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Exclusive: LePrix may look to tap the financing pedal

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Apr 12, 2024
Illustration of a dress on a hanger made out of money

Illustration: Sarah Grillo/Axios

LePrix, a B2B wholesale platform for pre-owned luxury items, could seek more financing this quarter to keep pace with growth, CEO Elise Whang tells Axios exclusively.

Why it matters: As demand for secondhand shopping continues to increase, retailers need ways to stay relevant to younger customers and keep up with the times.

What's next: "We're at a pivotal moment where we can really step on the gas and take on these opportunities that are before us with larger partnerships that could actually accelerate the growth of our company," Whang says.

  • The company has a steady pipeline of strategic retail partnerships that could close in the next 90 days, Whang says, and this could increase its forecasted gross merchandise volume by 5x.
  • LePrix plans to invest in its IT infrastructure as well, such as data-driven procurement, demand planning, data analytics and more.

How it works: LePrix doesn't hold any inventory.

  • It works with resale partners in a network of secondhand and vintage stores as well as suppliers that want to sell items between each other and in a broader wholesale marketplace.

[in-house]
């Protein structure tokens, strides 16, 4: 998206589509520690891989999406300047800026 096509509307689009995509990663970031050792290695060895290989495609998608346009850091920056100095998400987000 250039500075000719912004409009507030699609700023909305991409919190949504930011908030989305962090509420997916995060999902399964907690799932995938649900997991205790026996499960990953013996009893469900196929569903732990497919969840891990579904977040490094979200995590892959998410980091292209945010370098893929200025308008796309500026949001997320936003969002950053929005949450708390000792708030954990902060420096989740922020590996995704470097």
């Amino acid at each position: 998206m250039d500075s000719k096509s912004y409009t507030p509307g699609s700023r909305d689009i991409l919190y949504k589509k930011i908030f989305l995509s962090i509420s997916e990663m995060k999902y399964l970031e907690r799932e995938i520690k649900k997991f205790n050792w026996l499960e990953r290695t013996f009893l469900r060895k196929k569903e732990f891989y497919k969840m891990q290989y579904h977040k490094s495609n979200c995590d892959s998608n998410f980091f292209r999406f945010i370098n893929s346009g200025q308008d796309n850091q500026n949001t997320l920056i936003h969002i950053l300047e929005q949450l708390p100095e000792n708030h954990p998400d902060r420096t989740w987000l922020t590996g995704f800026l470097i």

Zoom out: Globally, the secondhand apparel market is projected to reach $350 billion by 2028, and online resale is forecasted to more than double to $40 billion by that same period, according to ThredUp's latest resale report.

By the numbers: LePrix has transacted more than $100 million in gross merchandise value since 2020.

  • The company said it's been EBITDA positive since last July and has raised $15 million in total funding to date.
  • LePrix reports over 300 U.S. retail customers.

The latest: The company opened its first office in Tokyo this week, which will serve as a launching pad to other markets, like Southeast Asia, Korea and Taiwan, Whang says.

  • "From there, we can unlock that supply chain and allow retailers from anywhere to source on our site," Whang says.
  • The Bethesda, Maryland-based company also has an office in Paris.

The big picture: Luxury e-commerce as a whole has been hit by shifts in consumer spending.

  • Sourcing has also been an issue, as resale companies rely on consumers to sell their products, and legacy fashion names pull back on partnerships in a quest for more product control.
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